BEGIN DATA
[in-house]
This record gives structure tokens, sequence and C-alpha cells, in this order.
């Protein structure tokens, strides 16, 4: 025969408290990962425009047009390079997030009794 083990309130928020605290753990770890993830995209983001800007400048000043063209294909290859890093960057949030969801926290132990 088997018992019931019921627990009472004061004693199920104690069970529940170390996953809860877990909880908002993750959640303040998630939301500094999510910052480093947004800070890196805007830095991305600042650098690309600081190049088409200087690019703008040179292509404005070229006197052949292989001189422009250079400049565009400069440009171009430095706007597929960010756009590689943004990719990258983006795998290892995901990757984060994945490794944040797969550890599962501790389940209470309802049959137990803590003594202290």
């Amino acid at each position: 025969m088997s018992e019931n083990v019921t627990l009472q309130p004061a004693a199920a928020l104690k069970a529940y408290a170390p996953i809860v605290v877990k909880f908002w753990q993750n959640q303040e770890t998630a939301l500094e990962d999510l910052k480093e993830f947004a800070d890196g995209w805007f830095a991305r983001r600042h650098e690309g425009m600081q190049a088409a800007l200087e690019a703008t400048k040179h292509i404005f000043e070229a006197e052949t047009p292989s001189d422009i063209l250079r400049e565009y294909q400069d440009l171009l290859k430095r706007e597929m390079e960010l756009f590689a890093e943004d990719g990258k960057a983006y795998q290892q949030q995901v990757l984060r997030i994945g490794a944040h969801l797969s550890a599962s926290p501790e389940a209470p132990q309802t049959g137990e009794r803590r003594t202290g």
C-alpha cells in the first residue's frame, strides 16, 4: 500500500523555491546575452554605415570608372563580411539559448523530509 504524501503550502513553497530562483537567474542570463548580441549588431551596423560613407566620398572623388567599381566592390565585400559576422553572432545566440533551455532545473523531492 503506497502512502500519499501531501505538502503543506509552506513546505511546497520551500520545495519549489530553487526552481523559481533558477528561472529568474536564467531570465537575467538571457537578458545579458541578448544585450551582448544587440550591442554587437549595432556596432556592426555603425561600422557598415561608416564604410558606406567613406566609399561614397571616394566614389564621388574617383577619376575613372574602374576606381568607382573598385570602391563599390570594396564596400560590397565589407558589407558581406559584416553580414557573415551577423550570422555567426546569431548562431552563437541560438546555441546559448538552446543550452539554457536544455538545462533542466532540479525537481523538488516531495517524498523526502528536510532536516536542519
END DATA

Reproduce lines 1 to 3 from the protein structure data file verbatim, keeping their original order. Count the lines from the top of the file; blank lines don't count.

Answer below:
[in-house]
This record gives structure tokens, sequence and C-alpha cells, in this order.
């Protein structure tokens, strides 16, 4: 025969408290990962425009047009390079997030009794 083990309130928020605290753990770890993830995209983001800007400048000043063209294909290859890093960057949030969801926290132990 088997018992019931019921627990009472004061004693199920104690069970529940170390996953809860877990909880908002993750959640303040998630939301500094999510910052480093947004800070890196805007830095991305600042650098690309600081190049088409200087690019703008040179292509404005070229006197052949292989001189422009250079400049565009400069440009171009430095706007597929960010756009590689943004990719990258983006795998290892995901990757984060994945490794944040797969550890599962501790389940209470309802049959137990803590003594202290």